“If you follow your bliss, you put yourself on a kind of track that has been there all the while, waiting for you and the life that you ought to be living is the one you are living. Wherever you are – if you are following your bliss, you are enjoying that refreshment, that life within you, all the time.” – Joseph Campbell, Writer and Lecturer
Victor Guthrie has called the UAE home for the past three years. Originally from Southern California, Victor grew up in a little city just south of Los Angeles. He brought his geniality and love for teaching to his classroom and watched as his students got excited and excelled at learning. His initial plan to pursue a career within the corporate world changed after he completed his MBA in international business. He realised that his passion was not in business, but in education. This led to him pursuing his doctorate in Educational Leadership and Organizational Learning.
Who inspires you most?
Risk takers… this isn’t a particular person, but rather the collective group of innovative educators who are willing to see education differently. If I had to choose a single person, I’d say it would be the philosopher, John Dewey, who recognized and articulated the need for an educational reform in the early 1900s.
What are two steps that you are taking to advance your career?
I continue my education formally in schools, actively through events and conferences, and socially through my Personal Learning Network.
What are three key steps that other educators who are interested in implementing a robotics programme in their schools ought to consider?
Students only need two things to begin with robotics; access to the equipment, and an educator who is passionate about learning, trying and doing. Even without formal robotics training, a good educator can leverage the collective knowledge found on the internet, to guide the classroom activities.
What are some of the ways in which you use ICT to help other educators to improve in their practice?
Part of our Strategic Plan calls for the expansion of innovative technologies to improve teaching and learning. To help accomplish that goal, this year we created a technology innovation pilot project to support teachers’ exploration and training in new classroom technologies. Some of our teachers have opted for a series of focused technology trainings, while others have begun to test new technologies that can assist with their delivery of curricular content.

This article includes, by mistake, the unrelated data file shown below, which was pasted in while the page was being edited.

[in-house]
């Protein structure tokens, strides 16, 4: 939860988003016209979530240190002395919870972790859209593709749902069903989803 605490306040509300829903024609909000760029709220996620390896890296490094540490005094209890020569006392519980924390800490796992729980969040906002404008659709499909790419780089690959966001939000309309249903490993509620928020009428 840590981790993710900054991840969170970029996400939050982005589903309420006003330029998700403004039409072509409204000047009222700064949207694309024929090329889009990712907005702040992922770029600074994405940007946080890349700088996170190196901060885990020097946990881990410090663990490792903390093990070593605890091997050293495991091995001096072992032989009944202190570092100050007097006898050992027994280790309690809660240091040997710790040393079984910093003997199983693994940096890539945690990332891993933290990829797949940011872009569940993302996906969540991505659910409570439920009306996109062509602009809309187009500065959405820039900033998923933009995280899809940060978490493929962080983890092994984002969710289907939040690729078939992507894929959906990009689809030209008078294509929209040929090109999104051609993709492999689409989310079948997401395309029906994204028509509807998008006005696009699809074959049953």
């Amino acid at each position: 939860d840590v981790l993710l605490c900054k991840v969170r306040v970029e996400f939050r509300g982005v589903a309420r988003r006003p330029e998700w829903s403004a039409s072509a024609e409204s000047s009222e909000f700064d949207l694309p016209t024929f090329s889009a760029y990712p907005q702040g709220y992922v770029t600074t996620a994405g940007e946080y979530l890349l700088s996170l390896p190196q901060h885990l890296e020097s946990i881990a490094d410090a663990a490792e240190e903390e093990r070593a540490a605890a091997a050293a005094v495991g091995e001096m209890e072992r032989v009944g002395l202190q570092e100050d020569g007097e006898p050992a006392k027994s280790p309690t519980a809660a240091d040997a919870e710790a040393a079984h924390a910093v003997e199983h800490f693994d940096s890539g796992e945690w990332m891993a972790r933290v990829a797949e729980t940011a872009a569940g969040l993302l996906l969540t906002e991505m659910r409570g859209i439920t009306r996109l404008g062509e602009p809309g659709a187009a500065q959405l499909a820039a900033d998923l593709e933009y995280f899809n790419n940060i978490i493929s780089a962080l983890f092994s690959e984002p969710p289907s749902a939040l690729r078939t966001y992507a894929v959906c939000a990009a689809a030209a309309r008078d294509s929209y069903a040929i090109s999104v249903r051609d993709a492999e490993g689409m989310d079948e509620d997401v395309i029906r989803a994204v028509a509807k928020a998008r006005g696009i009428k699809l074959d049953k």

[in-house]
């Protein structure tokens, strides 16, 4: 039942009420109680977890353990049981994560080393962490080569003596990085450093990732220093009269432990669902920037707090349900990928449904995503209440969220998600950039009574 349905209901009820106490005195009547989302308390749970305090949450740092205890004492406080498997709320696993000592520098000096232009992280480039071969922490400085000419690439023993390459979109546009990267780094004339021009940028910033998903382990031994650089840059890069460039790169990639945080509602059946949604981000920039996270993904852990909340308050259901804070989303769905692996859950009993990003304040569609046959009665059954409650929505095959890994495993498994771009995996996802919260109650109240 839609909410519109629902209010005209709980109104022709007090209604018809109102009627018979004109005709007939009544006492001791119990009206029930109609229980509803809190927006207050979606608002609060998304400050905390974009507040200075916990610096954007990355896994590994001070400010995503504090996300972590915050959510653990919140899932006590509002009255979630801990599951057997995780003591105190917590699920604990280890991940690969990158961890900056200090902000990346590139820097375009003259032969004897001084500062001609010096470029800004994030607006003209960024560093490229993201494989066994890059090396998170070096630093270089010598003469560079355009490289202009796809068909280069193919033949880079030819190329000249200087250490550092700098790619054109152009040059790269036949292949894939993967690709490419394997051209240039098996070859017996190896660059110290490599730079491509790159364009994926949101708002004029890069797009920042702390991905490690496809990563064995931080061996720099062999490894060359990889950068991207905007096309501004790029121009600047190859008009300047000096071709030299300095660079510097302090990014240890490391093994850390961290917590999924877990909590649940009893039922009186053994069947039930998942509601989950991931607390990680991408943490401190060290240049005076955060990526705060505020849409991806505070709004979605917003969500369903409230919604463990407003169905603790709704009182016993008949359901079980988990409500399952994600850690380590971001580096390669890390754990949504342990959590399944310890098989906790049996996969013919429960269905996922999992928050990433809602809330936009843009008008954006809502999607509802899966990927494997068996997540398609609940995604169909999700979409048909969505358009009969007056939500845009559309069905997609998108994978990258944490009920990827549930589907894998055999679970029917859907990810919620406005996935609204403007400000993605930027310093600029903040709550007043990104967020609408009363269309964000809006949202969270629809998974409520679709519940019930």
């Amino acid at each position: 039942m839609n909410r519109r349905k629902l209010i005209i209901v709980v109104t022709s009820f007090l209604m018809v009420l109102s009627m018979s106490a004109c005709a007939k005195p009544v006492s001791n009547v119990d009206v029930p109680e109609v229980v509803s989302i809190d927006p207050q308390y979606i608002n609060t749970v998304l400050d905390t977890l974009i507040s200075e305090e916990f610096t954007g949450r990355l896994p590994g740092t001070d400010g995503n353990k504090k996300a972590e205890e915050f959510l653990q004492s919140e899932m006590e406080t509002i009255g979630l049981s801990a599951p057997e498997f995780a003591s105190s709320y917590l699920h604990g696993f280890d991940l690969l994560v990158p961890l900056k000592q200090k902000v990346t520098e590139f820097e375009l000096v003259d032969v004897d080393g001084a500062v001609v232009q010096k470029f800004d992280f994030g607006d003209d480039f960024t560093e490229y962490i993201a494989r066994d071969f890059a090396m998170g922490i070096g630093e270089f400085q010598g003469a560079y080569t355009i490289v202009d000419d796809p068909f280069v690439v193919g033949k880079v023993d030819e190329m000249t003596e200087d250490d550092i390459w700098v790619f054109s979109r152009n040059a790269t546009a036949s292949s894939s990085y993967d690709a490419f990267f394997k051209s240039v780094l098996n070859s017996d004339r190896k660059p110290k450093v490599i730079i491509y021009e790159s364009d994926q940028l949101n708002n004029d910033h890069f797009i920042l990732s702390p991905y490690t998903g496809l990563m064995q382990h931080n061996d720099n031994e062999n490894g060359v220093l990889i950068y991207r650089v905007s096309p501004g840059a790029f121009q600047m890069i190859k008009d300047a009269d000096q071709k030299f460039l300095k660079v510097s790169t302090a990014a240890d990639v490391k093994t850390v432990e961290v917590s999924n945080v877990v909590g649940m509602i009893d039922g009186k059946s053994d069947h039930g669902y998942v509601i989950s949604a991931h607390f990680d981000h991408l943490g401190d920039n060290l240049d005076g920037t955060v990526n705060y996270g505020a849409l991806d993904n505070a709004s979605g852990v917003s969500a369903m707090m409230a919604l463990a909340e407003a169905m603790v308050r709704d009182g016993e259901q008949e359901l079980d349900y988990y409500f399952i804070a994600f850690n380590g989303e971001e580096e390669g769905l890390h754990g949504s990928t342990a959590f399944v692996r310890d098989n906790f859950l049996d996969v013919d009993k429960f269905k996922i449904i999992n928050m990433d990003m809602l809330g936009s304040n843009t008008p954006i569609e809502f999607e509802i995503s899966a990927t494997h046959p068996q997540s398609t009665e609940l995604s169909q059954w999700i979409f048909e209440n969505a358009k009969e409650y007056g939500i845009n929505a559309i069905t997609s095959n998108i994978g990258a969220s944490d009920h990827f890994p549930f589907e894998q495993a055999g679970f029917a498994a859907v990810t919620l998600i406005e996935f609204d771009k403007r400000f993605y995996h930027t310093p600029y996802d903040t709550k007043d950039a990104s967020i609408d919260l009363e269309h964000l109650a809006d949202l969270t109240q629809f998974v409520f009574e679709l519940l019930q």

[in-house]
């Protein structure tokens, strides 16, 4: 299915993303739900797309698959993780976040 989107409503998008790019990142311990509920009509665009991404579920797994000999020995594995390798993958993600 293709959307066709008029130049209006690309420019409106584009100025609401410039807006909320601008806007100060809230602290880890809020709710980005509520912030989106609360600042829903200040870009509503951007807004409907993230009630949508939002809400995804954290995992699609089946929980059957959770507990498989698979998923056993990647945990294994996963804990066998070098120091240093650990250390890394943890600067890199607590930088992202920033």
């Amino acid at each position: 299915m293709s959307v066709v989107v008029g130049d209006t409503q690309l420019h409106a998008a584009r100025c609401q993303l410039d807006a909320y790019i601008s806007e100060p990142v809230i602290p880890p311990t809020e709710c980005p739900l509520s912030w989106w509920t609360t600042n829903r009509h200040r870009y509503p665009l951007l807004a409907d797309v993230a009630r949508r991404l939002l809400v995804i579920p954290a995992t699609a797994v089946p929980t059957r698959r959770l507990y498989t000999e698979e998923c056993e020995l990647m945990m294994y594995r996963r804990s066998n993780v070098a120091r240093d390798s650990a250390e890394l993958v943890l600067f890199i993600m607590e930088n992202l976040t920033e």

Tell us two technological gadgets that you must have in your classroom and why?
I truly believe that you only need two foundational pieces in a classroom: a personal learning device (i.e. a laptop) and connectivity to the Internet. I have found that classes can continue to operate without electricity, but when you remove the connectivity, the learning is often impacted.
What advice would you give to other schools that are struggling with implementing the use of technology in their classrooms?
The first thing to consider is the learning environment. What are the strengths and weaknesses of that learning environment, and how can the implementation of technology make it better? All too often I have seen schools spend a lot of money on buying technology without a good idea of the desired objectives, or a good plan of how to use technology to achieve those objectives. Technology by itself will only serve as a distractor. However, technology driven by a comprehensive implementation plan, specialized training, and ongoing support, can positively impact student learning.
What is the best advice that you have received and how has this helped you?
As educators in the 21st century, we are no longer the sole repositories of knowledge. Our job is not to fill our students with stagnant content knowledge that can be found in books or online. Instead, we need to recognize that we are all learners drinking from the same fountain of information. It is our job as educators to help students to find information, to validate that information, to leverage, synthesize, and communicate that information, and solve a problem or meet a need with that information. These are the 21st century literacies, and it looks vastly different from how most of us were taught.